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The ABCs of Making a Will – Three Big Requirements

Posted by Chris Peterson | Feb 18, 2013 | 0 Comments

The ABCs of Making a Will – Three Big Requirements

BrainThere's not much point in making a will if it won't stand up to a challenge after you're gone. Dying with an invalid will has the same effect as dying with no will — your assets will be distributed based on a standardized method under Texas law.

To make sure your last will and testament are valid and effective, be sure you understand the following three requirements. Likewise, if you are wondering whether a specific last will and testament makes the grade, check the will against these requirements. When we use the word “testator,” we are referring to the person who makes a will.

First, a testator must have legal capacity to make a will. In most cases, legal capacity means the testator is an adult when he or she makes a will. The age of adulthood in Texas is 18, but sometimes a person can attain adulthood before age 18. For instance, a person is considered an adult if he or she has been legally married or if he or she is enlisted in the U.S. military.

Second, a testator must have testamentary capacity, which means the testator is of sound mind. A person is generally considered to be of sound mind if he or she understands the business in which they are engaging, the nature and extent of their property, and the fact that they are making a revocable disposition of their assets. If a testator can acknowledge these elements and how they relate to one another, then he or she can meaningfully participate in making a will.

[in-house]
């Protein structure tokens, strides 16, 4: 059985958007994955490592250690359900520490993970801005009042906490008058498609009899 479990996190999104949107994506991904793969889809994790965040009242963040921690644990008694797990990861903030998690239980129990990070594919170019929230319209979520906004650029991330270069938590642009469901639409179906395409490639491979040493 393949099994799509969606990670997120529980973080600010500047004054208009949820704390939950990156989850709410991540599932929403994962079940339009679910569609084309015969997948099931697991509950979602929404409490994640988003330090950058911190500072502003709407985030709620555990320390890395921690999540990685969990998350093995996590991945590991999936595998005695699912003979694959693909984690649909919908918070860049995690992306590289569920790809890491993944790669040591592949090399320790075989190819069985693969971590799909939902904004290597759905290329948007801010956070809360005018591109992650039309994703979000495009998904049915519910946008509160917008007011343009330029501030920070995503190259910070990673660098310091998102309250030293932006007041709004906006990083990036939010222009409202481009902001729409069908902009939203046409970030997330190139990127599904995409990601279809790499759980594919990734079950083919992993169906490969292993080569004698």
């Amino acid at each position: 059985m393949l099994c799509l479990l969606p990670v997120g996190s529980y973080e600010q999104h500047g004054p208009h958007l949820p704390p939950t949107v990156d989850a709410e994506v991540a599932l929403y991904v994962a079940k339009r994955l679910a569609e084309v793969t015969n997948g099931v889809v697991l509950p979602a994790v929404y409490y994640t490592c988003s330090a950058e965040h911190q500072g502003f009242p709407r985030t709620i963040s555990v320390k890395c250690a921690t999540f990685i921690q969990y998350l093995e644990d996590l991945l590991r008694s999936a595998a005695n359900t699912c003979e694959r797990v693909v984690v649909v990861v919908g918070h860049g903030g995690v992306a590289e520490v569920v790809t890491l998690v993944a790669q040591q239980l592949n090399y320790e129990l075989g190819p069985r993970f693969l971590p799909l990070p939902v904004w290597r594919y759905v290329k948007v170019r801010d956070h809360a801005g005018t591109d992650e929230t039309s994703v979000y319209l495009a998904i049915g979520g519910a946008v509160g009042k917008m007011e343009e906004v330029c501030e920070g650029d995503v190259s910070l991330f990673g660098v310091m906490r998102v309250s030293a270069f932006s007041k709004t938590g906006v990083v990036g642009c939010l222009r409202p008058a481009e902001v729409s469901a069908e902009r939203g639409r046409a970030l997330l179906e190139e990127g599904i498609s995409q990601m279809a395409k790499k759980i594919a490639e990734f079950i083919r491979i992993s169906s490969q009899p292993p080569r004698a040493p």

Finally, a testator must have testamentary intent. This means when the testator signs a will, he or she intends to make a disposition of his or her property to take effect at the time of death. We can't look into someone's mind in the present, let alone in the past, but we can infer intent from a person's actions. Generally speaking, testamentary intent will be presumed by the presence of sound mind and capacity, unless someone can show evidence to a court that the testator did not intend to make a will. An example could be if a testator signed a will believing he or she were signing something other than a will.

To ensure your loved ones receive the benefits you intend upon your death, contact an experienced Bryan-College Station, Texas estate planning attorney. Likewise, if you are wondering whether a particular will is valid, schedule a meeting so we can discuss the facts of your situation and recommend your next steps. Call us today at 979-703-7014 or fill out our online contact form.

About the Author

Chris Peterson

Chris Peterson is the owner of Peterson Law Group. He practices primarily in the areas of wills, trusts and estate planning; probate and trust administration; elder law; and business law. Chris is also the owner of Brazos 1031 Exchange Company.


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